Senate Intelligence Committee Chairman Richard Burr is under fire for selling over a million bucks in stock just before the market dropped amid the coronavirus outbreak.
What We Know:
- Burr had downplayed the virus’ threat to the economy, while at the same time offloading almost 1.6 million dollars in stock after private briefings on the deadly virus according to CBS News. Several of the stocks were in major corporations that own hotels.
- Senate records show Burr and his wife sold a significant amount of stock last month, between $600,000 and $1.7 million in 33 separate transactions beginning in late January and mid-February, just as the stock market started to crash due to COVID-19.
- ProPublica was among the first to report that the North Carolina senator was selling off large quantities of stock after seemingly obtaining information the general public had not yet had about coronavirus.
- It is against the law for members of Congress to trade stocks based on private information, which is why many now call for Burr’s resignation. Congresswoman Alexandria Ocasio-Cortez was one of the loudest voices.
- Several other senators had reportly followed as Burr’s actions. According to Senate records, Sen. Kelly Loeffler is also being called out on social media for reportedly selling between $1.2M and $3.1M worth of stock the day of a closed-door, all-Senator briefing on the coronavirus back in January.
Republicans were not the only ones who took advantage of the privileged information. California Democratic Senator Dianne Feinstein also sold her stock. Senate records show that throughout February, she sold $1.5 million to $6 million worth of shares.
Disneyland Will Serve As A ‘Super’ Covid-19 Vaccination Site
Disneyland in Anaheim, California will become a mass Covid vaccine distribution site, according to Orange County officials.
What We Know:
- Disneyland Resort will become the first of five “super point-of-dispensing” (super POD) locations whose large capacity makes it possible to inoculate thousands of people every day. The decision came as the state reported over 30,000 new cases and 264 deaths on Monday.
- Orange County supervisor, Doug Chaffee, said in a statement that super POD sites will be “absolutely critical in stopping this deadly virus”. California Governor Gavin Newsom revealed other super POD locations across the state, including Los Angeles’ Dodger Stadium, Cal Expo in Sacramento, and Petco Park in San Diego which should be opening to the public this week.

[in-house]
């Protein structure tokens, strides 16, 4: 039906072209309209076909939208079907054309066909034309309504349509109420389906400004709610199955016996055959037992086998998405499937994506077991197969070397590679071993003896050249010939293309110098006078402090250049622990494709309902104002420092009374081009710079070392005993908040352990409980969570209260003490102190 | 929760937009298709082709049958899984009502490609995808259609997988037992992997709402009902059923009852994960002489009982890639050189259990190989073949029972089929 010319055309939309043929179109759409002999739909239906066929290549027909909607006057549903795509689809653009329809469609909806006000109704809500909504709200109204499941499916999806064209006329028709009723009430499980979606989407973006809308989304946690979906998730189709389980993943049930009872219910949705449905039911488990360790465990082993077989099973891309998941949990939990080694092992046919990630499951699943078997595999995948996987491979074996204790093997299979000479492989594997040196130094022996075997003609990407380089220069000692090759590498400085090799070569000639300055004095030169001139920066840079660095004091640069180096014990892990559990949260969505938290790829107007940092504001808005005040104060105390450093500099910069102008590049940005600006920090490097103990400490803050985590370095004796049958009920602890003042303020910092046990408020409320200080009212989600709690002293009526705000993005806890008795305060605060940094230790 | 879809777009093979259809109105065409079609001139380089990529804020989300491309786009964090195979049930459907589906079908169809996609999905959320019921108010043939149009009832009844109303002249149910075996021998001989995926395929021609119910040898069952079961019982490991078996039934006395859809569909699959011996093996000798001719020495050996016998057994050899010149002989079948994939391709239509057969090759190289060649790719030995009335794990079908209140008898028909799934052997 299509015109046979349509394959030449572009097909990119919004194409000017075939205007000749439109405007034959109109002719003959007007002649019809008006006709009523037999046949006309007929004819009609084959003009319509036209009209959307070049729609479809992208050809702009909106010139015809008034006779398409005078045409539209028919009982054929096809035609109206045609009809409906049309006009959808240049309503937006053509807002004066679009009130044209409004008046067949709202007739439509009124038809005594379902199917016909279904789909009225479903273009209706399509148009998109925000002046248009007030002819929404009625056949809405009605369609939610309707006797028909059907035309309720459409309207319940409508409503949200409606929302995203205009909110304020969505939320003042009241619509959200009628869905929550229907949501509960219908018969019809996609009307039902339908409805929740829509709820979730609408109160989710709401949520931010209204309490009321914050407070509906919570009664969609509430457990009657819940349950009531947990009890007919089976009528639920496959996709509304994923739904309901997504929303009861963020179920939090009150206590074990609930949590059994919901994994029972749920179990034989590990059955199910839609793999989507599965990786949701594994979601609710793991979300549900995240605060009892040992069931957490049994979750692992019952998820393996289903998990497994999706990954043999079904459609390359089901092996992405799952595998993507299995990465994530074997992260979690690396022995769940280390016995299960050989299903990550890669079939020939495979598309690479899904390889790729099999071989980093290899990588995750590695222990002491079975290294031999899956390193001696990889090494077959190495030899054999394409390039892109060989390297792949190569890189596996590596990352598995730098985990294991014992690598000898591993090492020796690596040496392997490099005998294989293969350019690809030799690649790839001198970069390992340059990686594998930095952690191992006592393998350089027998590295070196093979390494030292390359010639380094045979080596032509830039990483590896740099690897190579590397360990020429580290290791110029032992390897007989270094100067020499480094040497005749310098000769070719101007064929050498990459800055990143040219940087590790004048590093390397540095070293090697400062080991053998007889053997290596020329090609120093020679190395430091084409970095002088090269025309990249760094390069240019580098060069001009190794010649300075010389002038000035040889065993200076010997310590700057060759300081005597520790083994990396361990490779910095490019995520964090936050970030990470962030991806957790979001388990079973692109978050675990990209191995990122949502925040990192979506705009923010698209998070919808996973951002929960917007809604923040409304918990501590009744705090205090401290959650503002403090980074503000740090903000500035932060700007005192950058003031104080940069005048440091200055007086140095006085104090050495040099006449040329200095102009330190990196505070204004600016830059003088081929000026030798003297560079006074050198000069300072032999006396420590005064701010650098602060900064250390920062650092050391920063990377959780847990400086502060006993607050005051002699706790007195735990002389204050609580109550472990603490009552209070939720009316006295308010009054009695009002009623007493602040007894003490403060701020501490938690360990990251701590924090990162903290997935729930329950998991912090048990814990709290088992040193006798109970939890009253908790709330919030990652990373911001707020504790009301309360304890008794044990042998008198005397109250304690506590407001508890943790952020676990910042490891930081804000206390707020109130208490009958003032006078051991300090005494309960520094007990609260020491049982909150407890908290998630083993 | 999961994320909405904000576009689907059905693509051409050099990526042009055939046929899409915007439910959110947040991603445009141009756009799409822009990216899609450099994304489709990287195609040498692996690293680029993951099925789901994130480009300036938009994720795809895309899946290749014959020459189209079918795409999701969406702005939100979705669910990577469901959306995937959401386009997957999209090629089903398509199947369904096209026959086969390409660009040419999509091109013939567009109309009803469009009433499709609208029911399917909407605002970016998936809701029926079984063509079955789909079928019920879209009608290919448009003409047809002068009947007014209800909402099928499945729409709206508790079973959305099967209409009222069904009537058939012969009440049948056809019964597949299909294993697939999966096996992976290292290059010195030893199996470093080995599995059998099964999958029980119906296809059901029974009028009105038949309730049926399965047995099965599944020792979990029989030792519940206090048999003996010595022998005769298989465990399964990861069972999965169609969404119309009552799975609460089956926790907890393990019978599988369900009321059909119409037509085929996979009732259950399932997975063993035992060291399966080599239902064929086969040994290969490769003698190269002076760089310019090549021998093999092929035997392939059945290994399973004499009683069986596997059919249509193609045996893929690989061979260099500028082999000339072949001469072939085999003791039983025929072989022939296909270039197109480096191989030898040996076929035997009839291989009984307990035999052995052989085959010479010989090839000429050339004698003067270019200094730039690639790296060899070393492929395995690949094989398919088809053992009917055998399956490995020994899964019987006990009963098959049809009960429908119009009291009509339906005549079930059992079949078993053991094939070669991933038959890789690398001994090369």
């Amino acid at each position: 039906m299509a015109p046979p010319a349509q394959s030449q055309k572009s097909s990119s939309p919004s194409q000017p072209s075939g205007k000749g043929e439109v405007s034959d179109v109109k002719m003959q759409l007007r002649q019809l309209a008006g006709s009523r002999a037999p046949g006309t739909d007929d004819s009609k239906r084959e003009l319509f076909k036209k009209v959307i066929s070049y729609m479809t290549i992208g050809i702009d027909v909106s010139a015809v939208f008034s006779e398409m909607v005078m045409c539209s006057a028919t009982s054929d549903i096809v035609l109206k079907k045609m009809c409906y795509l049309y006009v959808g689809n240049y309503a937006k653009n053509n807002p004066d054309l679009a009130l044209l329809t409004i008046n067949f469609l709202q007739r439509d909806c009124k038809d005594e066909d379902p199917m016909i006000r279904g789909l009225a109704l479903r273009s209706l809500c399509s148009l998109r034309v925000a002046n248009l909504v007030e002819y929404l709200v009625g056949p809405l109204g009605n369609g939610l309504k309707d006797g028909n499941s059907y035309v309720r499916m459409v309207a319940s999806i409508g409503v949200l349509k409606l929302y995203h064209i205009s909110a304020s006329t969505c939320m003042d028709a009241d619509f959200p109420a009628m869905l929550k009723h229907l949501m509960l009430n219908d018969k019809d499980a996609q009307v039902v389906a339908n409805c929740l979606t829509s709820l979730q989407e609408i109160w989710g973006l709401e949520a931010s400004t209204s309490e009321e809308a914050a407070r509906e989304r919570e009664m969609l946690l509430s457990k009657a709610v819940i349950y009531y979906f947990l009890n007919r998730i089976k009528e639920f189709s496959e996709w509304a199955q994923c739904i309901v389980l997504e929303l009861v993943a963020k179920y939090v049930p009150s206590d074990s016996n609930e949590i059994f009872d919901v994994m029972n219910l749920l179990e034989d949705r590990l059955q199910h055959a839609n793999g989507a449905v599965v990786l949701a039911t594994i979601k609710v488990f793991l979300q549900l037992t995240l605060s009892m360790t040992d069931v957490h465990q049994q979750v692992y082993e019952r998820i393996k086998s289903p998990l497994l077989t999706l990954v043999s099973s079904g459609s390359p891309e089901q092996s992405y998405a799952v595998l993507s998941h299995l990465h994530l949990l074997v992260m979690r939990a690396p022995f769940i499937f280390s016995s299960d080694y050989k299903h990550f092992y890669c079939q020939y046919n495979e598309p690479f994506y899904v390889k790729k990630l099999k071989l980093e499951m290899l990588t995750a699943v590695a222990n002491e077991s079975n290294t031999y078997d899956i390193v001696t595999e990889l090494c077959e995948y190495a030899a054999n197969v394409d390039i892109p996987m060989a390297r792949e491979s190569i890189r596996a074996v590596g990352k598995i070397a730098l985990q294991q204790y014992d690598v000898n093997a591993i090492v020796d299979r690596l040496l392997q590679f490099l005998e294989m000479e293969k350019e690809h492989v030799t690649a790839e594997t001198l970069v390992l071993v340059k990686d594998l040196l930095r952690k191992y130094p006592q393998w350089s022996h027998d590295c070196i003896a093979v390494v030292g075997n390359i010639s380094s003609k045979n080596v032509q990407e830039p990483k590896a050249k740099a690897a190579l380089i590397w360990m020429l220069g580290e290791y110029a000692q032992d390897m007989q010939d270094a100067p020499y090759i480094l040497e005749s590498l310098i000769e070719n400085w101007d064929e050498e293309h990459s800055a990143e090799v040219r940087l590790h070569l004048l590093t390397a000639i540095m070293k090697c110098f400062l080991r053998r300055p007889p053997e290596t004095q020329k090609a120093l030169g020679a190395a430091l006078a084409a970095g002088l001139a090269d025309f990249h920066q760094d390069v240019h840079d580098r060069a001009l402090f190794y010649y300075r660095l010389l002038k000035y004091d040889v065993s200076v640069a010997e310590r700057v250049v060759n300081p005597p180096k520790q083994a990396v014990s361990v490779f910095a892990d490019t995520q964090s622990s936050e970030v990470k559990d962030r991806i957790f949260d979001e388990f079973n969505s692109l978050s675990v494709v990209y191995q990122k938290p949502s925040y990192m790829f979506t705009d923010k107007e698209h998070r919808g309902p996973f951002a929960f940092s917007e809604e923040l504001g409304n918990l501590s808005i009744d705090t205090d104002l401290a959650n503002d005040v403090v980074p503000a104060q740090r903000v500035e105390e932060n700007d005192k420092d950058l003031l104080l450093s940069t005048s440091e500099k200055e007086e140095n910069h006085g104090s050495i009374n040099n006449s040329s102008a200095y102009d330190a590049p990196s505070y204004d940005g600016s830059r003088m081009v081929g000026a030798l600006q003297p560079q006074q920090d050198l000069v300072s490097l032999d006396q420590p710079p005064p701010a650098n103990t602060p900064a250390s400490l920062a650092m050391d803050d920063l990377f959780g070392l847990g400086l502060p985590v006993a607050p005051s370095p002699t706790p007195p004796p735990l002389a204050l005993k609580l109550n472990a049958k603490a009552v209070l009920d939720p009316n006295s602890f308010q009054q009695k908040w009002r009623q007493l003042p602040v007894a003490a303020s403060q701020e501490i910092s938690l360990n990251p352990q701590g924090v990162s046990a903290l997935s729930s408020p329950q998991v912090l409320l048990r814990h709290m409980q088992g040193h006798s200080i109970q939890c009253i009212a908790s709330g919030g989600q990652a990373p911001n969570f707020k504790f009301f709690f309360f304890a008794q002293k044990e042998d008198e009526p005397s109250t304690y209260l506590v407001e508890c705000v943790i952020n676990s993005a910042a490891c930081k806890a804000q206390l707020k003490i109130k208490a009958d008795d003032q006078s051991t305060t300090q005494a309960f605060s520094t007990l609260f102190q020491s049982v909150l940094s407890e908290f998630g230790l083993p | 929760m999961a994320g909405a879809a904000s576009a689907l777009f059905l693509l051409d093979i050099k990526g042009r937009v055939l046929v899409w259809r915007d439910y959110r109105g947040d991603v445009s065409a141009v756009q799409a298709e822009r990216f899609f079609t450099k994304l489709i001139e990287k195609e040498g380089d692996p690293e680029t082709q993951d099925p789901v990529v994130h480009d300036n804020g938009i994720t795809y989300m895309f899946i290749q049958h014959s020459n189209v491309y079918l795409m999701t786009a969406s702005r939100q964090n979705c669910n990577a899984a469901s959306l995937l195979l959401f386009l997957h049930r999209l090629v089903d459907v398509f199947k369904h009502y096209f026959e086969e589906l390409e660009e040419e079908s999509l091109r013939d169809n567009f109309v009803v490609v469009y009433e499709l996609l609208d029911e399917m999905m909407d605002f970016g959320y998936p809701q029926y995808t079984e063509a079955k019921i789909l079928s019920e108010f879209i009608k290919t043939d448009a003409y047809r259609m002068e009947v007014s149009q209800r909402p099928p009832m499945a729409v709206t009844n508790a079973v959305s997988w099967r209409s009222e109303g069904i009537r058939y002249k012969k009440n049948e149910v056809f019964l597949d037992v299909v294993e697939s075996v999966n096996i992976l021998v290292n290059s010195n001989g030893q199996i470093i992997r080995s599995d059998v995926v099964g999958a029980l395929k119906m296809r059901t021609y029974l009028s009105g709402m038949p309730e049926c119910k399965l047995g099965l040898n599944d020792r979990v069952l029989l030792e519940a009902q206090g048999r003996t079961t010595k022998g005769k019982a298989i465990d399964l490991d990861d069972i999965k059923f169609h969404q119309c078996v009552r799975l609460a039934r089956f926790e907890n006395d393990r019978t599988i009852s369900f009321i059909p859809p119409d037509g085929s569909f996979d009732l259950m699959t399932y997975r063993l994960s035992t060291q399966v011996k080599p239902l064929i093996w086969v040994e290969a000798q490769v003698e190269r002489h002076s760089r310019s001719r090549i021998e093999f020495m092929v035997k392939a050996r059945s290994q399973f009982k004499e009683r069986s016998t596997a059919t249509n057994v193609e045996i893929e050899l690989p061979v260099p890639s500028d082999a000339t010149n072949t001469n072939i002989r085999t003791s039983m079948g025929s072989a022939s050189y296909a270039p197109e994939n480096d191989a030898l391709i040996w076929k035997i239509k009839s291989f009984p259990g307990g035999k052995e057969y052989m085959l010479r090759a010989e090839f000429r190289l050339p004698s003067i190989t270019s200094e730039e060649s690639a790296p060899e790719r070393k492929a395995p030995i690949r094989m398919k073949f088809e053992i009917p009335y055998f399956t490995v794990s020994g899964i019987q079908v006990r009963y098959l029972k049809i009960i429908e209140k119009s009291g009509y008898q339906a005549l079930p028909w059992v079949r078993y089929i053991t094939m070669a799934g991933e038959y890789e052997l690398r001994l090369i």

- “We recognize that the current strategy is not going to get us to where we need to go as quickly as we all need to go,” Governor Newsom said. “That’s why we’re speeding up the administration not just for priority groups but opening up large sites to do so.” Newsom said the state’s goal was to vaccinate 1 million people by the weekend.
- “Disneyland Resort is proud to help support Orange County and the City of Anaheim with the use of our property, and we are grateful for all of their efforts to combat COVID-19,” Dr. Pamela Hymel, Chief Medical Officer, Disney Parks, Experiences and Products, told CBS News. “After a year in which so many in our community have faced unprecedented hardship and uncertainty, there is now reason for optimism with the administration of a vaccine.”
- The park has been closed to the public since mid-March when the pandemic began, which contradicts its sister resort, Walt Disney World in Florida, which has been open since July, with a reduced number of guests.
California ranks 42nd out of 50 states in its vaccination rate per 100,000 residents, according to the Centers for Disease Control data.
US Breaks ‘Deadliest’ Day Record with 4,327 COVID-19 Deaths Reported
Johns Hopkins University has recorded a new record in U.S. coronavirus deaths in a single day.
What We Know:
- More than 4,300 U.S. deaths were recorded by Johns Hopkins University Tuesday, a new record. The nation’s death toll surpassing 380,000. In the eighth consecutive day of new cases topping over 200,000, Tuesday recorded 215,000 new cases. The Wall Street Journal reports more than 22.8 million people have tested positive for the virus.